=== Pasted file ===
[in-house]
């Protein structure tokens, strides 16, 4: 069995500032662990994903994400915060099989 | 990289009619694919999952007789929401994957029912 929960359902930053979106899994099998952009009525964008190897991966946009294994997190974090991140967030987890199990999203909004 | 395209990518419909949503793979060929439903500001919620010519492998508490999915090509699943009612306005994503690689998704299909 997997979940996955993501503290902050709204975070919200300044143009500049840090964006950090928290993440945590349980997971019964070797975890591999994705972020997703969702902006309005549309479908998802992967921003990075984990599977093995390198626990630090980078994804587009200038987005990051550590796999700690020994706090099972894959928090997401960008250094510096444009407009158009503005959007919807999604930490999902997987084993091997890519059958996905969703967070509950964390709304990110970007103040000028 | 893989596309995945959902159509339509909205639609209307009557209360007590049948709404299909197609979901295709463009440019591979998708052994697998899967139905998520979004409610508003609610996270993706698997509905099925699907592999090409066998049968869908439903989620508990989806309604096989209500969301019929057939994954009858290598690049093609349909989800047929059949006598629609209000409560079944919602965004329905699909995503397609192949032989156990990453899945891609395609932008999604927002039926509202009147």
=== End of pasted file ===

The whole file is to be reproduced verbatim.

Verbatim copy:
[in-house]
């Protein structure tokens, strides 16, 4: 069995500032662990994903994400915060099989 | 990289009619694919999952007789929401994957029912 929960359902930053979106899994099998952009009525964008190897991966946009294994997190974090991140967030987890199990999203909004 | 395209990518419909949503793979060929439903500001919620010519492998508490999915090509699943009612306005994503690689998704299909 997997979940996955993501503290902050709204975070919200300044143009500049840090964006950090928290993440945590349980997971019964070797975890591999994705972020997703969702902006309005549309479908998802992967921003990075984990599977093995390198626990630090980078994804587009200038987005990051550590796999700690020994706090099972894959928090997401960008250094510096444009407009158009503005959007919807999604930490999902997987084993091997890519059958996905969703967070509950964390709304990110970007103040000028 | 893989596309995945959902159509339509909205639609209307009557209360007590049948709404299909197609979901295709463009440019591979998708052994697998899967139905998520979004409610508003609610996270993706698997509905099925699907592999090409066998049968869908439903989620508990989806309604096989209500969301019929057939994954009858290598690049093609349909989800047929059949006598629609209000409560079944919602965004329905699909995503397609192949032989156990990453899945891609395609932008999604927002039926509202009147």